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“I think everyone is probably aware that the league has to take precedence in terms of if there was a limited timescale. That is something that has been discussed. Obviously the FA Cup is important for the country and important for us as a club as well. The schedule is looking tight towards the end of the season. It seems the European competitions are really keen to start in August as well. So that probably tightens the schedule a little bit. There is probably a feeling that everybody would like to get next season played in full and up and running at a reasonable time, where we could look forward to a full season of football next year. There are a lot of things to consider and it is not going to be an easy job for the people who put it together. I am sure, whichever way it comes out in the wash, it will maybe advantage or disadvantage certain clubs, or something people will be more happy than others. I think everyone has to be prepared to make sacrifices and think about the greater good, of the community first of all, and football after that.”
When the lads come back, would it be a pre-season or just 10 days when you try to get back up to speed?
“There are certain elements that you have to look at as an off-season, really, because of the amount of time the boys have been off. Coming back from an off-season of anything from three to eight weeks, the players will have a six, seven, eight run-in. But, at the moment, they are maintaining a higher level of fitness and certainly training at a higher level than an off-season, so we don't there to be too much of a drop-off in terms of fitness and general conditioning. At the moment, we are working off the premise that we'll have a short window of training, maybe three weeks or so, before we return. We're trying to get the boys to a point where they are coming back into those three weeks, fit enough and can go straight back into 11 versus 11, so we can use that time for tactical work and match fitness. We know the boys are doing a lot of individual work at the moment that should account for their base level of fitness being in a good state when they come back.”
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We’ve said every time on this programme that football really doesn’t matter in the current situation, but it must have been frustrating to end when we did, when everything had seemed to have clicked, scoring goals, not conceding any, 11 unbeaten?
“Yeah it is, in a way. We were on a good run and the group was confident. When it’s like that you want the games to keep coming thick and fast, which they were at that time. Yeah, it is frustrating in a way, but, again, I said it before we feel as a staff and I think, even the players within the club, feel like a run of good form was coming. Obviously, the winter break helped and the training that we got out in Marbella, plus also Bruno [Fernandes] and Odion [Ighalo] coming in, giving the group a big boost, but we also feel like there was some good work going on before that with the players that were in the squad. There was a good structure, a good set-up, a good ethic in the group for those boys to drop into. Our hope is that it wasn’t a one-off run of good form that comes to an end and we won’t be able to match again. We’re hoping that we’re putting the right things in place, getting the right people in the door and having the right structures and a good consistent set-up will enable us to be more consistent in the future, because we know that’s what we need to do and where we need to get to. We hope to come out of the break in a stronger way, continue some of the things that have been going on, that we feel have contributed to that run of good form and we’ll be hopeful that we can pick it up again whenever we get going.”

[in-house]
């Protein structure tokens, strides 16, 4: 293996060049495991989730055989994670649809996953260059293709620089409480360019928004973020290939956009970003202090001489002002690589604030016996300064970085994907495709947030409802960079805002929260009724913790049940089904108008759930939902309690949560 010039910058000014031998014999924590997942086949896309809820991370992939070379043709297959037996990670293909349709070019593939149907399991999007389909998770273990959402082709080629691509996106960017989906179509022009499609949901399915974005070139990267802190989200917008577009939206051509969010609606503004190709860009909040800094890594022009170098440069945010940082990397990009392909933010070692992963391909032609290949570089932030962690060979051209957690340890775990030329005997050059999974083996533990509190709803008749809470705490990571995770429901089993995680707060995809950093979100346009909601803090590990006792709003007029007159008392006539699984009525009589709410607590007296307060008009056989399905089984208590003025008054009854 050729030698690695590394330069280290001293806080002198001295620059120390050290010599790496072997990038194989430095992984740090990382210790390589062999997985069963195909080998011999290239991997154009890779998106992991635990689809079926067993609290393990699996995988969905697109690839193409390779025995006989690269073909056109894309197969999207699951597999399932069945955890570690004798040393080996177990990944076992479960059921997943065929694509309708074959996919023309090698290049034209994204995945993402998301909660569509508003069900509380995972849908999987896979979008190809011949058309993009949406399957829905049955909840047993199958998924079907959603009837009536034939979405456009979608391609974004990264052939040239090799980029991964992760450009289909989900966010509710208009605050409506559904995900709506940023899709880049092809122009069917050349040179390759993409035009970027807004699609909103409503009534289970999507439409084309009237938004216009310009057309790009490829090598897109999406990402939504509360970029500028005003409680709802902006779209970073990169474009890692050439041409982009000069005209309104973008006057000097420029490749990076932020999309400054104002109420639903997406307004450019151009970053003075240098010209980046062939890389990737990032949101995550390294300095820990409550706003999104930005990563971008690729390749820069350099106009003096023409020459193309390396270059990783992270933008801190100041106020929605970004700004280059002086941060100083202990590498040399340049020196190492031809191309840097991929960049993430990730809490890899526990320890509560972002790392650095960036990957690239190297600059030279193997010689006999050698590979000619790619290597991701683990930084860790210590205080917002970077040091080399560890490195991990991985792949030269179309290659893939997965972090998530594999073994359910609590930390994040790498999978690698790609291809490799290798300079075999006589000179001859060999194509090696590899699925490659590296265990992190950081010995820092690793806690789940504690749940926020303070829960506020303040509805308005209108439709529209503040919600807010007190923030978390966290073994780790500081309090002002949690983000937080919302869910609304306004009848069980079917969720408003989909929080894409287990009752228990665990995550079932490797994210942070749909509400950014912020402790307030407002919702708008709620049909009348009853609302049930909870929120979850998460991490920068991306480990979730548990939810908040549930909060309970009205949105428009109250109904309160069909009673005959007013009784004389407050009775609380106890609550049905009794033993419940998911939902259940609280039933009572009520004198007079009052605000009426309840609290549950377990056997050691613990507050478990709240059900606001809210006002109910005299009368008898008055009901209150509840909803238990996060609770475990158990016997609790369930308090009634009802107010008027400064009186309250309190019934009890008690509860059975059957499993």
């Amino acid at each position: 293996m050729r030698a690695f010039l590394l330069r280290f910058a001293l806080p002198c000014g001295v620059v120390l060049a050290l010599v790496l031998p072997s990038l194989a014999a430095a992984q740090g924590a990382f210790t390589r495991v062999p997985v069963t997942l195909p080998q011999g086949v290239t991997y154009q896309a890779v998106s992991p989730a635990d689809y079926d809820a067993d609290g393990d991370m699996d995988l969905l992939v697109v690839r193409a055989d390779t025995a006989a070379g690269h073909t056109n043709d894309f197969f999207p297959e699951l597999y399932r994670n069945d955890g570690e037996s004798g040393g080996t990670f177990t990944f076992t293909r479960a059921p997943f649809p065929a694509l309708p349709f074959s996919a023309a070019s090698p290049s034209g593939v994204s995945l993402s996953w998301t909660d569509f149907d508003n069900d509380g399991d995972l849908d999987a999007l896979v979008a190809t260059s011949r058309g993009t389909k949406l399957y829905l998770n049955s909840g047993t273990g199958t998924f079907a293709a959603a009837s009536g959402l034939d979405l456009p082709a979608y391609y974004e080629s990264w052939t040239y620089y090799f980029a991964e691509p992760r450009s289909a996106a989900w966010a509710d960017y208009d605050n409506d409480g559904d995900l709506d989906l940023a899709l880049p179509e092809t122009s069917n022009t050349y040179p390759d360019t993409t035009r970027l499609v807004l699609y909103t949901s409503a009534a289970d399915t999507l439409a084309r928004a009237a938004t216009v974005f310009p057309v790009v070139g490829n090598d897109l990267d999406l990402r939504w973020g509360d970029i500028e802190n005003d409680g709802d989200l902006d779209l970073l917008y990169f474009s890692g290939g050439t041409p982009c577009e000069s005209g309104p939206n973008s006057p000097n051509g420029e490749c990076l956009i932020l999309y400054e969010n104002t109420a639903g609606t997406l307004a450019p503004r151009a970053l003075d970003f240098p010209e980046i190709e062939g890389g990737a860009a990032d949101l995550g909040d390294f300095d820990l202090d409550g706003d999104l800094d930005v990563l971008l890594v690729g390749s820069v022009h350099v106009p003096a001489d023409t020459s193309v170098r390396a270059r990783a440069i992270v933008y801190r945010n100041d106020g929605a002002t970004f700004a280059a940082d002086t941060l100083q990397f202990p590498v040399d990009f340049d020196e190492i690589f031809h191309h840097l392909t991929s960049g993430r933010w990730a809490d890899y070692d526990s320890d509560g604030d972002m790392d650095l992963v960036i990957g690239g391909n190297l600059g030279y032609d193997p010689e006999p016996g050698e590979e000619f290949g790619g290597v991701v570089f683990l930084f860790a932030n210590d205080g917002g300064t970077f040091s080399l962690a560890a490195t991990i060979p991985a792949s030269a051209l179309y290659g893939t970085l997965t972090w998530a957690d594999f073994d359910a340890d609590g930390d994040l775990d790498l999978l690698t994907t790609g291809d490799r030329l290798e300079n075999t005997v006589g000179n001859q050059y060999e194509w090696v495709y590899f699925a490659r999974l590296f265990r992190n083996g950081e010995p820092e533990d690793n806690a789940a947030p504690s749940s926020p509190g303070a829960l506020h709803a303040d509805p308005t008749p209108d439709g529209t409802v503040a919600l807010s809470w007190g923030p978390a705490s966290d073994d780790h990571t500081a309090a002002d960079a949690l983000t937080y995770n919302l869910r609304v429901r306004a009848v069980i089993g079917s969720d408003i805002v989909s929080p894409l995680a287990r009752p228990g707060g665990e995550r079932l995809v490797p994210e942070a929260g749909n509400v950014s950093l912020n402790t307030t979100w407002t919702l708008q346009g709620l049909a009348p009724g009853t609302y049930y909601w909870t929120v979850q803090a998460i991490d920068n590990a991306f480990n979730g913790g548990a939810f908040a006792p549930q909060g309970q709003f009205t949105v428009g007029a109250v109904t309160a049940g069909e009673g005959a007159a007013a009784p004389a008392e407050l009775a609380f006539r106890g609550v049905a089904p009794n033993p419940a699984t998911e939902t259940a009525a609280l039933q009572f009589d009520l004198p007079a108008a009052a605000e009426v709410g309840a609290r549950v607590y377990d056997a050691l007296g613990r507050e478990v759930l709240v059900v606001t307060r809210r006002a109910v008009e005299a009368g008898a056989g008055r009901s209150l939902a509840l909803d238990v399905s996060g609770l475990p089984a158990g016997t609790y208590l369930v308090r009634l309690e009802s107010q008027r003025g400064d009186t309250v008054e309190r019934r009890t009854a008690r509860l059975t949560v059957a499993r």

It can’t be easy joining a new club in January, but goodness me what an impact those guys have had in such a short space of time?
“Yeah they did, and look, they’ve had massive credit and they deserve massive credit, so I think they’ve both had a big impact in their own way. Obviously Bruno’s been a big positive. The fans have taken to him, the players have taken to him and the staff as well. He’s a great professional, a good person and a great person to have around. Odion has come in and, you know, it’s been well publicised, his passion and love for the club and that’s endeared him to a lot of people straight off the bat, but also he’s a proven goalscorer and he gives something a little bit different and adds good experience to our forward line. They’ve both had a big impact individually, but, like I said, I think the other boys deserve credit as well for how they’ve settled in. I think, traditionally, it’s very hard for boys to come into a club and hit the ground running, so I don’t think it’s a case that those two have been able to do it by themselves. I think it’s testament to the group, to the spirit, to the work that’s gone on with the staff behind the scenes as well to have a good structure and good set-up in place that if they bring the right players in, like those two, it helps them to hit the ground running and show their best form pretty quickly. So it’s been a big boost, so big credit to them, but I think big credit to the rest of the lads as well.”